1. Inhalt
  2. Navigation
  3. Weitere Inhalte
  4. Metanavigation
  5. Suche
  6. Choose from 30 Languages

News

Support swells behind US challenge to South China Sea claim

Allies have rallied behind the US for its recent navigation into international waters claimed by China. The sail-by raises tensions between the two sides, with China promising to "resolutely respond" to provocation.

The US guided-missile destroyer USS Lassen

navigated on Monday

through an area of the South China Sea traditionally known as international waters but claimed by the Chinese government.

China quickly denounced the sail-by, but its regional rivals rose in support of the US action.

The Philippines hailed the sail-by as a restoration to the area's "balance of power" and a correction to China's infringement of international waters. President Benigno Aquino III said the move was "meant precisely to say that there are norms as to what freedom of navigation entails."

Along with Vietnam, Malaysia, Brunei, and Taiwan, the Philippines also has claims to the South China Sea, one of the busiest trade routes in the world.

In addition Australia expressed strong support for the US action. "Australia continues to cooperate closely with the United States and other regional partners on maritime security," Defense Minister Maris Payne announced after the exercise.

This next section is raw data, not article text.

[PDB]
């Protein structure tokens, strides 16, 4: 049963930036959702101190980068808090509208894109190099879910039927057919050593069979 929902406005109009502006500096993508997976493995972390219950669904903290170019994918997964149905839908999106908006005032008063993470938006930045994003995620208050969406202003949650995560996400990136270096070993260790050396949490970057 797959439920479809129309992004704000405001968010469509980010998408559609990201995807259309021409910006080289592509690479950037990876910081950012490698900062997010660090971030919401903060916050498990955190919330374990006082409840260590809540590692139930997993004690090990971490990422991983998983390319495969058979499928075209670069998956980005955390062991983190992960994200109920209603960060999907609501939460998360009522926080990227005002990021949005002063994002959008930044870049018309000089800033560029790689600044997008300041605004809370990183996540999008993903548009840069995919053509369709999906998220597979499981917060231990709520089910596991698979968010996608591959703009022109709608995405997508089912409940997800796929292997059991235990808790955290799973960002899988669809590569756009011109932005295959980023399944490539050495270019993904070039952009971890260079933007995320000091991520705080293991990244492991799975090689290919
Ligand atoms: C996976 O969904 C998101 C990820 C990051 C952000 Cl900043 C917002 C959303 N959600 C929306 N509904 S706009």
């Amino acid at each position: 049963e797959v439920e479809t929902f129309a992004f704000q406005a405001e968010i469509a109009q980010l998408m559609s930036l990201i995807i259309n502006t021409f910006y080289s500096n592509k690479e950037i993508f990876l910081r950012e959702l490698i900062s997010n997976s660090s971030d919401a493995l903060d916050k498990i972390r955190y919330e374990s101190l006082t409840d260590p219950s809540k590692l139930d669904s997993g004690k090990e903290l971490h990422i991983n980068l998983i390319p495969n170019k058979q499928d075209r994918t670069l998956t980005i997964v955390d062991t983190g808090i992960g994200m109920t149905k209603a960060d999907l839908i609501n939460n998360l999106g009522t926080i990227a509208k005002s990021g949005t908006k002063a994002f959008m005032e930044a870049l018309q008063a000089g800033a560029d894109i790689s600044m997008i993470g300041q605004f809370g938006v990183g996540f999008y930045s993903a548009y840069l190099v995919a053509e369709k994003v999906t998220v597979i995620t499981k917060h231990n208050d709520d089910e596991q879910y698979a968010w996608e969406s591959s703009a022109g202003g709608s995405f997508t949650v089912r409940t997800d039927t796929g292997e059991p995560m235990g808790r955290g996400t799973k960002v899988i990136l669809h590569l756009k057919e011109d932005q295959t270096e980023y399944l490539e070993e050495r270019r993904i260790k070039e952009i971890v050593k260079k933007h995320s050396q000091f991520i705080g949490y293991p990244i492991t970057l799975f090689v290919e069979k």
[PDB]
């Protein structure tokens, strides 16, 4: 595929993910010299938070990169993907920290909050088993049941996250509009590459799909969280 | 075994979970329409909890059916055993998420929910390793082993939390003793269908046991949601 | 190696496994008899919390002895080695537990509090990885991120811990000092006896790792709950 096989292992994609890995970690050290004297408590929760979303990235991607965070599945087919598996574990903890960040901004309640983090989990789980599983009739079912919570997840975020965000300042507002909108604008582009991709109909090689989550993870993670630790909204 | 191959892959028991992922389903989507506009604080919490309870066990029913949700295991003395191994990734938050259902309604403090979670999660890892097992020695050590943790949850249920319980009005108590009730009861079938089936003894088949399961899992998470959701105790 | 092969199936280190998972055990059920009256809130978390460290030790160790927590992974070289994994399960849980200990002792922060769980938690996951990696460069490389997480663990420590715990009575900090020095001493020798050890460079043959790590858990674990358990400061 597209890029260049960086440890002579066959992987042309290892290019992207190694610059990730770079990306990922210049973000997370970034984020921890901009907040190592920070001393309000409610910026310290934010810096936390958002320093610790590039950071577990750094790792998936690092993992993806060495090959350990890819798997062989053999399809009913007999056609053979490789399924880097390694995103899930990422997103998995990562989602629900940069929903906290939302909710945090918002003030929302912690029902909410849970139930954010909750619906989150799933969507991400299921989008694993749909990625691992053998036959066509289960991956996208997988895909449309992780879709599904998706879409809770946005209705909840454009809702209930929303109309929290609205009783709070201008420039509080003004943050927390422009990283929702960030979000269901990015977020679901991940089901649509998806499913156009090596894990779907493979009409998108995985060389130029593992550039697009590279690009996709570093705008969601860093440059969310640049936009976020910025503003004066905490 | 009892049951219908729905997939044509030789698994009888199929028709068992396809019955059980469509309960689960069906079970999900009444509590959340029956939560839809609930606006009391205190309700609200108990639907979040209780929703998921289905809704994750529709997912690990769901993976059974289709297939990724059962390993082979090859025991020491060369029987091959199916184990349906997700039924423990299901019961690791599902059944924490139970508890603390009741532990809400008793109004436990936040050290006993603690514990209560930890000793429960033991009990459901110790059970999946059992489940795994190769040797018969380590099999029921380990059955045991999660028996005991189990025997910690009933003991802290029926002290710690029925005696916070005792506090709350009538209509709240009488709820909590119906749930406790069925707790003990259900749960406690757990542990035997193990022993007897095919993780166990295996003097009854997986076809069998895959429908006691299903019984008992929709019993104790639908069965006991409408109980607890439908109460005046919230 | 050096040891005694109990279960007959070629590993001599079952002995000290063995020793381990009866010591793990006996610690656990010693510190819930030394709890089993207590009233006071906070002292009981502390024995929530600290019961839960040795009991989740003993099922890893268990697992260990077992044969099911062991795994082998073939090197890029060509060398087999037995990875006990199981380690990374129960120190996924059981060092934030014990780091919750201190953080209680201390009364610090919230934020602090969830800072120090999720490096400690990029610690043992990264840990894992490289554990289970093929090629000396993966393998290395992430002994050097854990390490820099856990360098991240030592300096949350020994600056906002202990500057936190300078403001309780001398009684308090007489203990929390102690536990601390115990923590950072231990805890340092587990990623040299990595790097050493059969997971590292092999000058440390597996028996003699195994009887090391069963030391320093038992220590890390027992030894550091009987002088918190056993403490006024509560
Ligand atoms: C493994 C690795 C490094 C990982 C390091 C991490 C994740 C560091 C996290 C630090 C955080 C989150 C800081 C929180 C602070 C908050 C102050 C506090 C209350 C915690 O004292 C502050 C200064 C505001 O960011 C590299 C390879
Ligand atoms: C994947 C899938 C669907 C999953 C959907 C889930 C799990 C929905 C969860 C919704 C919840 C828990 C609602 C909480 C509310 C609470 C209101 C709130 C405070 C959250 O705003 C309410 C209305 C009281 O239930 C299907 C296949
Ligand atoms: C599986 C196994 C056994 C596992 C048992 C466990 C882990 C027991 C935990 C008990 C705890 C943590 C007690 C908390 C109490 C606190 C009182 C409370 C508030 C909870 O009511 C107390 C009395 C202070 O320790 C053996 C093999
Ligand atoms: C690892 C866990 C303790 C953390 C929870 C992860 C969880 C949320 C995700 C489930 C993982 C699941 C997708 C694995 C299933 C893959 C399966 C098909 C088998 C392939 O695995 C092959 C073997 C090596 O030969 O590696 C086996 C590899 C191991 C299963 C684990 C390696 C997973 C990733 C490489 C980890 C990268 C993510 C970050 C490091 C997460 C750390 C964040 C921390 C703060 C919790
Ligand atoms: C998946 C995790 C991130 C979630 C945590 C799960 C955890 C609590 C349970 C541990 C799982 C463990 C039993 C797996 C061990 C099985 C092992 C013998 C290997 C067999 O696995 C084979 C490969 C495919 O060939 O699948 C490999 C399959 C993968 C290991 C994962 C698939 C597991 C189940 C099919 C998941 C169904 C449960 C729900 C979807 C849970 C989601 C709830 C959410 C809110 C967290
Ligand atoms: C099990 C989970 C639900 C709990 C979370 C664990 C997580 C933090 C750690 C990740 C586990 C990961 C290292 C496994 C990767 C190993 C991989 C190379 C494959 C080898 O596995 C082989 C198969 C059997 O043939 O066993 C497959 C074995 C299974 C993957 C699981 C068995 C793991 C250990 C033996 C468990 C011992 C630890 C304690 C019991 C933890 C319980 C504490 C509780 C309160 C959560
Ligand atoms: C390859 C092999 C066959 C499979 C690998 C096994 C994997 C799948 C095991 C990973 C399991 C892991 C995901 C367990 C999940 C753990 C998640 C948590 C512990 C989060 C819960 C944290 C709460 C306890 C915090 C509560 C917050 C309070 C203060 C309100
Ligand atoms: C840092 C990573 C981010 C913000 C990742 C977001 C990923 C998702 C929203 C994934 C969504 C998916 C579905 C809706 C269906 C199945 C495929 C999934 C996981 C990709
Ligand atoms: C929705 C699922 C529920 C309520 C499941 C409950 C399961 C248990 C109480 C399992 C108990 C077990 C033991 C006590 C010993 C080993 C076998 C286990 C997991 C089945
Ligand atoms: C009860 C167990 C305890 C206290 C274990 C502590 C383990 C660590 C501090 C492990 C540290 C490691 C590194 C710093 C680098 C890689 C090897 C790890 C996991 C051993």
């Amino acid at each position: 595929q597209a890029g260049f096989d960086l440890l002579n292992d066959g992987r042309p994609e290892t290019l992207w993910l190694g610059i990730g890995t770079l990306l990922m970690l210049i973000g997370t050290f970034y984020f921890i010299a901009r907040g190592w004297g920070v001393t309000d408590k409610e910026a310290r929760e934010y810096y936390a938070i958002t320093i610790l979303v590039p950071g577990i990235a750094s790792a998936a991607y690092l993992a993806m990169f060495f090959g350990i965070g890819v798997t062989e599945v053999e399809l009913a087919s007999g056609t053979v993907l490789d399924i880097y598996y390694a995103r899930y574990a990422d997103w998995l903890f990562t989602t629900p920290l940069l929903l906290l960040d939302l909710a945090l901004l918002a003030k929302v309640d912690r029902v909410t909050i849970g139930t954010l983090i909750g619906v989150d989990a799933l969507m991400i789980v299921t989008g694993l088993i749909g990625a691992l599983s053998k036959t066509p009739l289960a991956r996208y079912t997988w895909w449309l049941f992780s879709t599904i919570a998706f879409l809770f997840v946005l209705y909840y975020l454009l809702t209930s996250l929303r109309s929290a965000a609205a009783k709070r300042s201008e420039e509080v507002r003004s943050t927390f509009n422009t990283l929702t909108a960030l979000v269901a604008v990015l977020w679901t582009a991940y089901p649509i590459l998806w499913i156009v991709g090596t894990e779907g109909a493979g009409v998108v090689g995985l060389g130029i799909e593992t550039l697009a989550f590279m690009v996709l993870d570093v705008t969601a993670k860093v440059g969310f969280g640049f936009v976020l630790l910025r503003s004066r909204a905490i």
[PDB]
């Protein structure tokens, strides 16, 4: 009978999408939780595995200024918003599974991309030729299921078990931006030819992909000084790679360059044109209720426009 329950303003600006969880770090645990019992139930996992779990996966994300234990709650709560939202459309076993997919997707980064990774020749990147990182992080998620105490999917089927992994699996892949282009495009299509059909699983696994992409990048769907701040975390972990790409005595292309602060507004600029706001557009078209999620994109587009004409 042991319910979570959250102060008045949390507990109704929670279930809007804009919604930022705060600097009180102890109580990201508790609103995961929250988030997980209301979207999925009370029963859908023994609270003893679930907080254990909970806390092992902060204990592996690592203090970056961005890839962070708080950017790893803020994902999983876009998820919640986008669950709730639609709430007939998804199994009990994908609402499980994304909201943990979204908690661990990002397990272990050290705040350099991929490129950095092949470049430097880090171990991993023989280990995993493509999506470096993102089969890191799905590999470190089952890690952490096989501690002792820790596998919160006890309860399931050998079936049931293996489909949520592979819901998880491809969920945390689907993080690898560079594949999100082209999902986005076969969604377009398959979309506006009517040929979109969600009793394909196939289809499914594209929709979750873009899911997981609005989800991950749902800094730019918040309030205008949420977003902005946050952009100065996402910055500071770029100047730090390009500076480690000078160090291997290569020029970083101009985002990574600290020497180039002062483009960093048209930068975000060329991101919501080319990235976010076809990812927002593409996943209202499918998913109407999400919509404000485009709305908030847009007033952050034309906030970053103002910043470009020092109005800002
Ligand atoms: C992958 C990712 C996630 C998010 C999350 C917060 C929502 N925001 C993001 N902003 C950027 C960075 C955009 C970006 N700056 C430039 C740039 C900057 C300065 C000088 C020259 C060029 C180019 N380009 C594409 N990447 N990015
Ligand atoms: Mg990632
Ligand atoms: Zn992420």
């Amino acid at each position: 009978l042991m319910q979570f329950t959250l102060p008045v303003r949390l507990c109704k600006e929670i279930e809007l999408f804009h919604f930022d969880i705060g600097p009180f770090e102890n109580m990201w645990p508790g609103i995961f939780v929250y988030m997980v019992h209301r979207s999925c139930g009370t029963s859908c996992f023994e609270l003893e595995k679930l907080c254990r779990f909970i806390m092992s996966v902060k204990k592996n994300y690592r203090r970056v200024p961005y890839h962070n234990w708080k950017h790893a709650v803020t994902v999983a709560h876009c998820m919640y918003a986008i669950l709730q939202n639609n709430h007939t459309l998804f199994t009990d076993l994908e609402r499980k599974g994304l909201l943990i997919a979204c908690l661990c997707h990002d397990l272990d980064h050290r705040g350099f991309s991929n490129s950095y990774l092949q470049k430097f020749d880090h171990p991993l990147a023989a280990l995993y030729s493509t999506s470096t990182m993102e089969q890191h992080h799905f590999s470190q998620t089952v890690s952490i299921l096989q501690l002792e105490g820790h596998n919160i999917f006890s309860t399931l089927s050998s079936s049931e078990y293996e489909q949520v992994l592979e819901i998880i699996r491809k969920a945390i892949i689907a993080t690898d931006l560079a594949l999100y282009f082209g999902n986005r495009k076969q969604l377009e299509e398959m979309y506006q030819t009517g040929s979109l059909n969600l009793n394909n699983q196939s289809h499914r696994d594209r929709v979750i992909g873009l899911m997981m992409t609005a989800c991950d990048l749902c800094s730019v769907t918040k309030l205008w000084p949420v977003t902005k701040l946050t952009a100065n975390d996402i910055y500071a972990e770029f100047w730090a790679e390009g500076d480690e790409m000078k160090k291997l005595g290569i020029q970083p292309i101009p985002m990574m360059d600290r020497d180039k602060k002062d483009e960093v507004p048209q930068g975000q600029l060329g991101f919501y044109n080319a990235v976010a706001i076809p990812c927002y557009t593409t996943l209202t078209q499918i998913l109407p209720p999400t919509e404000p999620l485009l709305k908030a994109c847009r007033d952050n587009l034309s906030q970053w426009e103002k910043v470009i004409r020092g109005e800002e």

About 60% of Australia's exports pass through the South China Sea.

'Deliberate provocations'

On Tuesday, the Chinese government announced that it had issued a warning to the US government prior to the ship's "illegal" entrance into the area and followed the ship as it sailed through.

"China will resolutely respond to any country's deliberate provocations," a Foreign Ministry statement said.

Spratly Islands in the South China Sea

Spratly Islands in the South China Sea

The area is within 12 nautical miles of Subi Reef in the Spratly archipelago, an area where China is alleged to be building artificial islands capable of supporting military facilities.

A US defense official called the passage the first foray in freedom-of-navigation exercises challenging China's territorial claims, according to Reuters.

The US government has recently labeled Beijing's push for control of the area an

"excessive claim"

of sovereignty. Secretary of Defense Ashton Carter recently said that the US "will fly, sail and operate wherever international law allows…and the South China Sea is not and will not be an exception."

jtm/kms (dpa, Reuters)

DW recommends